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Historical and old photos of Haugesund, Rogaland

Coat of arms of Haugesund

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Historical and old photos of Haugesund, Rogaland

A small historical reference

Geography: Haugesund (HGSD) is a city and municipality in Rogaland county, Norway. The town is the main population centre of the Haugaland region in northern Rogaland. The majority of the population of Haugesund lives in the main urban area surrounding the city centre, with the northwestern part of the municipality being fairly rural.

Date of foundation:

History:

Population: 37 250

Sights:

Haugesund. Bus stop, buses, petrol station, between 1900 and 1950
Bus stop, buses, petrol station, between 1900 and 1950
Haugesund. Harbour - ships, sailboats, between 1943 and 1949
Harbour - ships, sailboats, between 1943 and 1949
Haugesund. Lillesund school, between 1900 and 1950
Lillesund school, between 1900 and 1950
Haugesund. Old post office, between 1900 and 1950
Old post office, between 1900 and 1950
Haugesund. Panorama of city street, between 1900 and 1950
Panorama of city street, between 1900 and 1950
Haugesund. Panorama of city street, between 1900 and 1950
Panorama of city street, between 1900 and 1950
Haugesund. Panorama of city street, monument to fishermen, between 1900 and 1950
Panorama of city street, monument to fishermen, between 1900 and 1950
Haugesund. Port, church, between 1900 and 1950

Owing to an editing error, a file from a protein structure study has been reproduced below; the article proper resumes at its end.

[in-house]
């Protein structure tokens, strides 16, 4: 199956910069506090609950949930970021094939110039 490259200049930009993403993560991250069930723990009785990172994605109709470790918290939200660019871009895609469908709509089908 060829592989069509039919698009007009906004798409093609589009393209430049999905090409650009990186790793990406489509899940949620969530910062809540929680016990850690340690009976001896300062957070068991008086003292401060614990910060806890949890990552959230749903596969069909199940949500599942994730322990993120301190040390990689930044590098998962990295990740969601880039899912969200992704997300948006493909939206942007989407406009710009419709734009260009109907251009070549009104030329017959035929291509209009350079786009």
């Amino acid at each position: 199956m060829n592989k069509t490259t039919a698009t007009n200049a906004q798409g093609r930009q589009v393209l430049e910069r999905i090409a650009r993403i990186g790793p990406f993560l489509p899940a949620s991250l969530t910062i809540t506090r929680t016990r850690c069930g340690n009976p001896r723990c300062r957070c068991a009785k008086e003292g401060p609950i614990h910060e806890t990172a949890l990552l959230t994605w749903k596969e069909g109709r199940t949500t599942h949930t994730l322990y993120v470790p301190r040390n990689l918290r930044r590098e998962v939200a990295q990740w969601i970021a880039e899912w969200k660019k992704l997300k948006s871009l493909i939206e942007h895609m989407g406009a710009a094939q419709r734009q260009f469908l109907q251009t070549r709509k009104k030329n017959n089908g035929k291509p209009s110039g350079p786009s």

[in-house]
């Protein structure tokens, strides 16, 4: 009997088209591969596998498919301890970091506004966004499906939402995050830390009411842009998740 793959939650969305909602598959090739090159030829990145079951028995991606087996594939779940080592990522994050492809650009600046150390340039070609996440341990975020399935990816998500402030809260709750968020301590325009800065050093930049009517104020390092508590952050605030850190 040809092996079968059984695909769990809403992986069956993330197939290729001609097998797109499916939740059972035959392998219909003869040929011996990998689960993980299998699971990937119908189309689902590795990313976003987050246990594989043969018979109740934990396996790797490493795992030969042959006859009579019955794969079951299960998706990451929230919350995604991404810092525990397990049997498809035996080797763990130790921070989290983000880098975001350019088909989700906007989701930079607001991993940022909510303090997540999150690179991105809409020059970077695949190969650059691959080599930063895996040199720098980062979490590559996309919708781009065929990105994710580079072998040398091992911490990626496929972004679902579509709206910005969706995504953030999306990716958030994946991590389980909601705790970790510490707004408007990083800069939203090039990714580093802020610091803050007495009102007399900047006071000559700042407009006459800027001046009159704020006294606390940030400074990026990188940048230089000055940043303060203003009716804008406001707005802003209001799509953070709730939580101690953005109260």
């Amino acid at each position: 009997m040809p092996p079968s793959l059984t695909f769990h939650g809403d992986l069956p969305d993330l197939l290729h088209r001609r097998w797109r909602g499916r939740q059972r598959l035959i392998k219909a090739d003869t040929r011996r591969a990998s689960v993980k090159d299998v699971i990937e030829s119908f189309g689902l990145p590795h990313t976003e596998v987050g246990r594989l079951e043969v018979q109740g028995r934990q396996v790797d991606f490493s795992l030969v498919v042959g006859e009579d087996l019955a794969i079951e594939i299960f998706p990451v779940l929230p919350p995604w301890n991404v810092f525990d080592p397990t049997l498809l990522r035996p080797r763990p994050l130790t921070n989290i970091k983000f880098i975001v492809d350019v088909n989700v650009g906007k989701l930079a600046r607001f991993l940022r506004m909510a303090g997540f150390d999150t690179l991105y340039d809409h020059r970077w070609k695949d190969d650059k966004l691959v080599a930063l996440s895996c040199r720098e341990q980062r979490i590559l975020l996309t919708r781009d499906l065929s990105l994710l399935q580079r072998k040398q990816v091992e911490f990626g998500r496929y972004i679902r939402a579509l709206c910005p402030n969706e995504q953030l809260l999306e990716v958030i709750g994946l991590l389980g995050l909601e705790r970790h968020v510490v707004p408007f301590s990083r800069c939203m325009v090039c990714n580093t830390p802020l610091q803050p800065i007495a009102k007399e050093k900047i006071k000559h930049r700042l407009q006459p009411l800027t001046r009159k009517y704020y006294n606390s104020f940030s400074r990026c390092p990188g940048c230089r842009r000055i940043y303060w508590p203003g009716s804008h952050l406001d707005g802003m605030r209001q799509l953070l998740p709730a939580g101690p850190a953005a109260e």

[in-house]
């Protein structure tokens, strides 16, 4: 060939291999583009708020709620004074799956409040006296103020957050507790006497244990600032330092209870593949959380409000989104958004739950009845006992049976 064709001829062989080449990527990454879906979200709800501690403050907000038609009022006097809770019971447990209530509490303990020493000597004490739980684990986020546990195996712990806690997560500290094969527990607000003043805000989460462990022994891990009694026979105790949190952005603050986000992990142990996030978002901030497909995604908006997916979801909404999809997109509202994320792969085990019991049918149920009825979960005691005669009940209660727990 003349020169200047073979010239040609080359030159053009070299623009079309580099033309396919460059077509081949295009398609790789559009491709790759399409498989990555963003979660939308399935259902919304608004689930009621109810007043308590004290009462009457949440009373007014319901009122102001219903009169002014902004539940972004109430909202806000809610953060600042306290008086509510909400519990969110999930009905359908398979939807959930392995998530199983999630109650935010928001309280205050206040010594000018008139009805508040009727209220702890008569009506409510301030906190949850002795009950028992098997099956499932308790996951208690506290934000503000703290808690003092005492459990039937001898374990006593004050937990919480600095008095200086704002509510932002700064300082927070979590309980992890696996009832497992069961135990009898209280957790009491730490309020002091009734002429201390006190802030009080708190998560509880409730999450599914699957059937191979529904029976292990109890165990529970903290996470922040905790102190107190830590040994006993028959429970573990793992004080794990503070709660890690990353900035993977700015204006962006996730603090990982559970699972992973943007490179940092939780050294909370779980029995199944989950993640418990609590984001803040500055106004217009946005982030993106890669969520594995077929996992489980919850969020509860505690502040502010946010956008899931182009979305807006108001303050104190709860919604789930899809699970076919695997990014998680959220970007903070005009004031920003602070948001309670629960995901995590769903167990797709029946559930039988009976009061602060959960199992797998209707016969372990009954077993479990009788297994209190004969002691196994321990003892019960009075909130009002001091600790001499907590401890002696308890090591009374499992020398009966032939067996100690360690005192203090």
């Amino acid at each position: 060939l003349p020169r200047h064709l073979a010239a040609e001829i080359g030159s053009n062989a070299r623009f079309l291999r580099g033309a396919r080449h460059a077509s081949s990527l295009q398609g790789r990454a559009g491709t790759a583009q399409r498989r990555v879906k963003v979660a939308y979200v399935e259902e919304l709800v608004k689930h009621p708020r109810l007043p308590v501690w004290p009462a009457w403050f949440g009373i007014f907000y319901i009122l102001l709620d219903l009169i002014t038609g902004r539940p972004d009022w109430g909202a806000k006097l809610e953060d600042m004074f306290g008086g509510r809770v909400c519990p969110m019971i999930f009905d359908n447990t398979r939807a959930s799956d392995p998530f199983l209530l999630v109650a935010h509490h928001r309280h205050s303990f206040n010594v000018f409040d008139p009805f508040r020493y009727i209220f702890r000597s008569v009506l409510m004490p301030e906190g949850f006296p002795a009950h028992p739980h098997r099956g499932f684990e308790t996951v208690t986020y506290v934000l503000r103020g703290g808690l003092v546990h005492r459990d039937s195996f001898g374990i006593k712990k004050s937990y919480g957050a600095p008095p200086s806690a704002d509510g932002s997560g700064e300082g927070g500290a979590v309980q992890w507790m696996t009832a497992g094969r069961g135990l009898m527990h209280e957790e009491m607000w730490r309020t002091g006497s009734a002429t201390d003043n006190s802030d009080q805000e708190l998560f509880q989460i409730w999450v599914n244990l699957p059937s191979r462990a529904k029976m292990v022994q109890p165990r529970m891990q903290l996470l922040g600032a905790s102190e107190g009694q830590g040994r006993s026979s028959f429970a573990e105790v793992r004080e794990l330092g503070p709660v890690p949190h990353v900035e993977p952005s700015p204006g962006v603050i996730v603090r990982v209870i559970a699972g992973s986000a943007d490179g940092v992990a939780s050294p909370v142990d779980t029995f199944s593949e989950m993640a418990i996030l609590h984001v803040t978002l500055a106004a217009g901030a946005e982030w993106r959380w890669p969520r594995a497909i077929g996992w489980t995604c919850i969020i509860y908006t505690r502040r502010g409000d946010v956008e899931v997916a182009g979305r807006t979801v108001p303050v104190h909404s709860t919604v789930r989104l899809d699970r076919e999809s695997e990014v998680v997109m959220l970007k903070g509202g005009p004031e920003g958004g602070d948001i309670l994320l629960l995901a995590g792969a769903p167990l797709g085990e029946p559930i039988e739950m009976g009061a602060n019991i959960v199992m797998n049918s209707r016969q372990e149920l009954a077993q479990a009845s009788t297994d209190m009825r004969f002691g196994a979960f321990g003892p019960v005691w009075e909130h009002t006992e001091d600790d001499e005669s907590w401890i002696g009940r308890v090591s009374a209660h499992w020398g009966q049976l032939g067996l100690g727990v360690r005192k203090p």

Port, church, between 1900 and 1950

History

Despite being a fairly young town, the areas around Haugesund were lands of power during the Viking Age. Harald Fairhair, the first king of Norway, had his home at Avaldsnes, very close to the present town. Fairhair was buried at Haraldshaugen, a burial mound adjacent to the Karmsundet strait. This site is the namesake of the town and municipality of Haugesund. The national monument at Haraldshaugen was raised in 1872, to commemorate the 1000th anniversary of the Battle of Hafrsfjord in 872. The Battle of Hafrsfjord has traditionally been regarded as when western Norway was unified under a single monarch for the first time.

The urban village area of Haugesund (population: 1,066) was declared to be a "town" and it was separated from the municipality of Torvastad on 1 February 1855 to become a separate municipality of its own. On 1 January 1911, a small urban area of Skåre (population: 3,847) that directly abutted the town of Haugesund was transferred to Haugesund. On 1 January 1958, the remainder of the municipality of Skåre was merged with the town of Haugesund, creating a larger Haugesund municipality. On 1 January 1965, the island of Vibrandsøy (population: 70) was transferred from Torvastad municipality to Haugesund.

Haugesund has a strong historical bond to the sea and especially the herring. In the earlier years, the coastal waters of Haugesund were a huge source for fishing herring, and the town grew accordingly. The protective straits of Smedasund and Karmsund gave the town potential to grow in both fishing and shipping. Even to this day, Karmsund is one of Norway's busiest waterways. The town is still growing geographically even though the population has increased only moderately the last decade. Today the herring is long gone, and the town is turning more and more towards the petroleum industry, like its neighbouring town to the south, Stavanger.

Origin: en.wikipedia.org




Photos posted on the website in accordance with Article 7, paragraph 1 of the Berne Convention for the Protection of Literary and Artistic Works of 9 September 1886, the term of protection which is fifty years after the author's death.

After this period photos it becomes public domain. The participants of the Berne Convention are 167 States.


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